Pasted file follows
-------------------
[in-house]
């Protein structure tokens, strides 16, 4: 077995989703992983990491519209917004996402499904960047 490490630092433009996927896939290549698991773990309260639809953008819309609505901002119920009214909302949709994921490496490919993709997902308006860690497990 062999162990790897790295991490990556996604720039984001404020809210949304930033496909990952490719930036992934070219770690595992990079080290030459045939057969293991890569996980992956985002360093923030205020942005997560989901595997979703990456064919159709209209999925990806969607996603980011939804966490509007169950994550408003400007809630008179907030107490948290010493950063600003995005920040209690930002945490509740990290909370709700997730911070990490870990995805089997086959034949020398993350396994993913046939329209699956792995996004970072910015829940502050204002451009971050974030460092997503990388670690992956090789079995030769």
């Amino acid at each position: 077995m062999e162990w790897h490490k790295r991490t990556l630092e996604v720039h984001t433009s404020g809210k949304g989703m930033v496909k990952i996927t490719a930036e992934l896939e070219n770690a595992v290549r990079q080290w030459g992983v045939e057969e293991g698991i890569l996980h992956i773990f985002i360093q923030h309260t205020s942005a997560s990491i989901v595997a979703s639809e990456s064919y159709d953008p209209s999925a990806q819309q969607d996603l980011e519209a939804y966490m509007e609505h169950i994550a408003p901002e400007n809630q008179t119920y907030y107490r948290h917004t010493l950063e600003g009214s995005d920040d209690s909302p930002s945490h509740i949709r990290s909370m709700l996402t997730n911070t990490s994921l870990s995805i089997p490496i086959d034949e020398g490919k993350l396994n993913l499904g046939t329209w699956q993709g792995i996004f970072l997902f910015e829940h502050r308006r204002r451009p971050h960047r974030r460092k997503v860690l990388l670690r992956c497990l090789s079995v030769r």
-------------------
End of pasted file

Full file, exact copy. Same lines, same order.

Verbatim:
[in-house]
């Protein structure tokens, strides 16, 4: 077995989703992983990491519209917004996402499904960047 490490630092433009996927896939290549698991773990309260639809953008819309609505901002119920009214909302949709994921490496490919993709997902308006860690497990 062999162990790897790295991490990556996604720039984001404020809210949304930033496909990952490719930036992934070219770690595992990079080290030459045939057969293991890569996980992956985002360093923030205020942005997560989901595997979703990456064919159709209209999925990806969607996603980011939804966490509007169950994550408003400007809630008179907030107490948290010493950063600003995005920040209690930002945490509740990290909370709700997730911070990490870990995805089997086959034949020398993350396994993913046939329209699956792995996004970072910015829940502050204002451009971050974030460092997503990388670690992956090789079995030769």
């Amino acid at each position: 077995m062999e162990w790897h490490k790295r991490t990556l630092e996604v720039h984001t433009s404020g809210k949304g989703m930033v496909k990952i996927t490719a930036e992934l896939e070219n770690a595992v290549r990079q080290w030459g992983v045939e057969e293991g698991i890569l996980h992956i773990f985002i360093q923030h309260t205020s942005a997560s990491i989901v595997a979703s639809e990456s064919y159709d953008p209209s999925a990806q819309q969607d996603l980011e519209a939804y966490m509007e609505h169950i994550a408003p901002e400007n809630q008179t119920y907030y107490r948290h917004t010493l950063e600003g009214s995005d920040d209690s909302p930002s945490h509740i949709r990290s909370m709700l996402t997730n911070t990490s994921l870990s995805i089997p490496i086959d034949e020398g490919k993350l396994n993913l499904g046939t329209w699956q993709g792995i996004f970072l997902f910015e829940h502050r308006r204002r451009p971050h960047r974030r460092k997503v860690l990388l670690r992956c497990l090789s079995v030769r």